Saturday, May 19, 1991
My grades are improving and so is my relationship with my parents. Especially my father. I know I haven’t been writing for a while, but I don’t know what’s stopping me. Laziness, I guess.
[It took some time to make my father realize that the string of perfect grades I got in elementary school would not be easily replicated at Hunter. Mom was more understanding, but Dad was the kind of disciplinarian who would look at a grade of 95 I proudly held before him and ask, "What happened to the other five points?" He decided to see if bribing me would produced better grades and offered a certain amount of money A's or grades of 95 or better. Eventually, my more frequent A-minuses and B-plusses were recognized for the good grades that they were, but I could still sense my father's undercurrent of disappointment at anything less than perfection.]
Let’s start with my love life. What love life? The guys that I like don’t know me, and there is no chance they will like me. I’m not sore, though (well, not really) because I know the right guy will come along some day. I just hope “someday” comes soon! On to other things.
[Wow, other things beyond boys and my non-existent romantic life?? What sort of eclectic topics could I possibly devote to the rest of this diary entry?]
That’s the way I am. I go through lots of mood swings. It’s really amazing how fast my feelings can change. I’m not a flake, I just go through mood swings.
[I wasn't a flake, I was a teenager.]
Today my parents and I went to Manhattan, because I had to go to the American Museum of Natural History for school, and anyway, when I’m in Manhattan, I get this feeling of how cool it would be to be indepandent and living in Manhattan on my own.
[That's one thing I can say in favor of Hunter College High School. Part of the rigorous academic curriculum included assignments that required us to go to museums, which I always loved doing. Not only did these trips provide overall cultural enrichment, but they helped me develop a passion for art and science. This particular exhibit I had to see and report on was about the rainforest. The museum replicated the sights and sounds of the habitat which, paired with the multitude of of specimen and sobering facts on deforestation, had me utterly captivated. As did the sights beyond the museum walls: the street vendors, boutiques, and outdoor cafes of Manhattan's affluent Upper West Side.]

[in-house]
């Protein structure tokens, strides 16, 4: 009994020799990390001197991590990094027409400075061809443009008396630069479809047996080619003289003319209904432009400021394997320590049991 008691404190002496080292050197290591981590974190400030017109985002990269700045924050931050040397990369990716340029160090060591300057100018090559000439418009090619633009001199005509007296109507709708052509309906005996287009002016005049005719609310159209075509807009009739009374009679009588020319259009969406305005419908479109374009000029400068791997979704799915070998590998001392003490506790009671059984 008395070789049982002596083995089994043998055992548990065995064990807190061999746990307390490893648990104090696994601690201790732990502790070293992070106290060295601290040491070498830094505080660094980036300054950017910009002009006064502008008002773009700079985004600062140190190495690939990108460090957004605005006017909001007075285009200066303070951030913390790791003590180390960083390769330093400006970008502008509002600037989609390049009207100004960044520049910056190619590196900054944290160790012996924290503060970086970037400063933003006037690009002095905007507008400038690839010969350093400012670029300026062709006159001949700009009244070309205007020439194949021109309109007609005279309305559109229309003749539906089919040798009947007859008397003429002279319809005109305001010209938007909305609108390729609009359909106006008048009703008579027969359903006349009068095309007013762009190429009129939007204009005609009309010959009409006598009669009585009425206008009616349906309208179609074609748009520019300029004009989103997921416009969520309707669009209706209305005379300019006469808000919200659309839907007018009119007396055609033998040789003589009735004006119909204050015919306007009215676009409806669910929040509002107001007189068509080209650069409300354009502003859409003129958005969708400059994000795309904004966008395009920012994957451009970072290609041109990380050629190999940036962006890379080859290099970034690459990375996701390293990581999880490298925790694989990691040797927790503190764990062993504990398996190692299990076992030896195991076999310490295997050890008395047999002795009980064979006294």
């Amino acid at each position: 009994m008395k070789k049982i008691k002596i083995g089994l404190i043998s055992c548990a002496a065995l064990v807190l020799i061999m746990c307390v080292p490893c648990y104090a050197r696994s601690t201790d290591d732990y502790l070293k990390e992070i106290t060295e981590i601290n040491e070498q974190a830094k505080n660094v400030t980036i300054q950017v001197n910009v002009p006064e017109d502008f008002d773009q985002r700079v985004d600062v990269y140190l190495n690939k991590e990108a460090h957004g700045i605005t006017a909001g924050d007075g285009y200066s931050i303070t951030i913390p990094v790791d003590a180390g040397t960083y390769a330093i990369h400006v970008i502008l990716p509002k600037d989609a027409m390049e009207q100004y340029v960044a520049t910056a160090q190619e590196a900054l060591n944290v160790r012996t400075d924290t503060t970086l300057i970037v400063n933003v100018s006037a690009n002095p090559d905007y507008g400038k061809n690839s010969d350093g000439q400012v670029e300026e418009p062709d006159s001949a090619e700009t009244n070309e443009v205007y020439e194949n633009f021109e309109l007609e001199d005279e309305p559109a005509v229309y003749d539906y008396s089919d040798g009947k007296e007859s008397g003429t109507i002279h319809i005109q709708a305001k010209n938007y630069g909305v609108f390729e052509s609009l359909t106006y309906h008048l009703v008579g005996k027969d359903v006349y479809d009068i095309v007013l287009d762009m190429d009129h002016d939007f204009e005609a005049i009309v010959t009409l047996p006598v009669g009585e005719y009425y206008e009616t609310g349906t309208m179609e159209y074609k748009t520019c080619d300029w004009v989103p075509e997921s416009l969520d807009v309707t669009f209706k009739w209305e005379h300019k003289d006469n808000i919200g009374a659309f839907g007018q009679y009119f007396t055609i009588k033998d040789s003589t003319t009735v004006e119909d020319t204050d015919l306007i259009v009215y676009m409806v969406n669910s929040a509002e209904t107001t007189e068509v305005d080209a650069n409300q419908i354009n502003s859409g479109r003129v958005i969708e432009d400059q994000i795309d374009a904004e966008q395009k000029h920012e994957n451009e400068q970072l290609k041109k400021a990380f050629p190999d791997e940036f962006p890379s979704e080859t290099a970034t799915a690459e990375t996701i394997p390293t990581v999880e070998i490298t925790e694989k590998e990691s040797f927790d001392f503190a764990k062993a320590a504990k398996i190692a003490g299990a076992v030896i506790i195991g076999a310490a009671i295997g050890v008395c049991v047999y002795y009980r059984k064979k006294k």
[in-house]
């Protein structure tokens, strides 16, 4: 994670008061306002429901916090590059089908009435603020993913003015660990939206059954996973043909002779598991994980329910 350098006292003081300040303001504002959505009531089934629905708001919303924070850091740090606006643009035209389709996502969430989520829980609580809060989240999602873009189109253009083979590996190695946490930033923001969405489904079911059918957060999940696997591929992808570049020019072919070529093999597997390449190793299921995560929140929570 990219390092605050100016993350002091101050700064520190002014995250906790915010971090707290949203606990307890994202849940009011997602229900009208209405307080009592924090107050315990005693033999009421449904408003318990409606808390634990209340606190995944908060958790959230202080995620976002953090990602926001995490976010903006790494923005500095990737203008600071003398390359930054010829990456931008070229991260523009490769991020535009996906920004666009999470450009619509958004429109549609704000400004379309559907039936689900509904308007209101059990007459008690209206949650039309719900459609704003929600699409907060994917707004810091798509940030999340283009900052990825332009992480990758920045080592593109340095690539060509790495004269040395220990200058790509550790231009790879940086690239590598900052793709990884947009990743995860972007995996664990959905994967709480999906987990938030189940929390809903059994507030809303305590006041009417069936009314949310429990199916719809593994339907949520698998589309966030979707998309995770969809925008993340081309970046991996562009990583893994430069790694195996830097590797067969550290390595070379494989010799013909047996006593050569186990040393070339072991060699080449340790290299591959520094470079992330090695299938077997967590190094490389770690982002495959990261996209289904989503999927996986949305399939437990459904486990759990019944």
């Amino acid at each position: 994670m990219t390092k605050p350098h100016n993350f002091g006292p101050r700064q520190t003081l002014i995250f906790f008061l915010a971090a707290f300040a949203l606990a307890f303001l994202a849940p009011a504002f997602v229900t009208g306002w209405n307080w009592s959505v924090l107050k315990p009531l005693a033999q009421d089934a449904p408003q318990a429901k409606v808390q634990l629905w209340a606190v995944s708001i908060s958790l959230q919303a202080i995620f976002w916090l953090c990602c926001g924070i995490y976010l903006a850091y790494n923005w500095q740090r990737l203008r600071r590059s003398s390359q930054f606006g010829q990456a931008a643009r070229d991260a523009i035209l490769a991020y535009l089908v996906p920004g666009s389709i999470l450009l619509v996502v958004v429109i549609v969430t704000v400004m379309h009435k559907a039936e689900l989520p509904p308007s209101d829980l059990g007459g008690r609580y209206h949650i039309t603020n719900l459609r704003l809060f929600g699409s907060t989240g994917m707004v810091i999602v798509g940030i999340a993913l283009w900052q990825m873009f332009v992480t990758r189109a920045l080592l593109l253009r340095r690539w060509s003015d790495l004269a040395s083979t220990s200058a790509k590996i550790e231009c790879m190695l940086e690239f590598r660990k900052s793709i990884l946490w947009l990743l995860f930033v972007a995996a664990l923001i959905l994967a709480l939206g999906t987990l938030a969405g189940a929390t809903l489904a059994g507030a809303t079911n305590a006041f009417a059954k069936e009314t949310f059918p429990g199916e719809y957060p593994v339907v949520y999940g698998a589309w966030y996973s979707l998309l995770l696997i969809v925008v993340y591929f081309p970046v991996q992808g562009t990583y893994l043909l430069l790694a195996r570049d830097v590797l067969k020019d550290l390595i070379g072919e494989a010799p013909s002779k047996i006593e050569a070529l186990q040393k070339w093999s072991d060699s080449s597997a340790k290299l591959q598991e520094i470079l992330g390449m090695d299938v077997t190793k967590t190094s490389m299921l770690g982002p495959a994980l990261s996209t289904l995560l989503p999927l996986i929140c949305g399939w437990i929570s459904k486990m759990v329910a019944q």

Well, I think that next weekend will be lots of fun because it is Memorial Day, and my parents, their friends, my cousin Anna and her parents, and me are all going upstate. It should be fun, chaotic, or both! See ya!
I still remember parts of that weekend. My parents’ friends had a young daughter, around nine years old. Anna and I spent much of that weekend dodging her. She followed us incessantly and at one point even ended up in tears because of our less-than-subtle avoidance (there are only so many times you can use the excuse of having “private things” to discuss before it gets taken personally). It was a tough situation. On one hand, she was bratty and immature and Anna and I did have older girl things we wanted to talk about. On the other hand, I was no stranger to being excluded and left on my own, so I could empathize with this little girl all too well. It felt only marginally less terrible to be the one doing the ostracizing.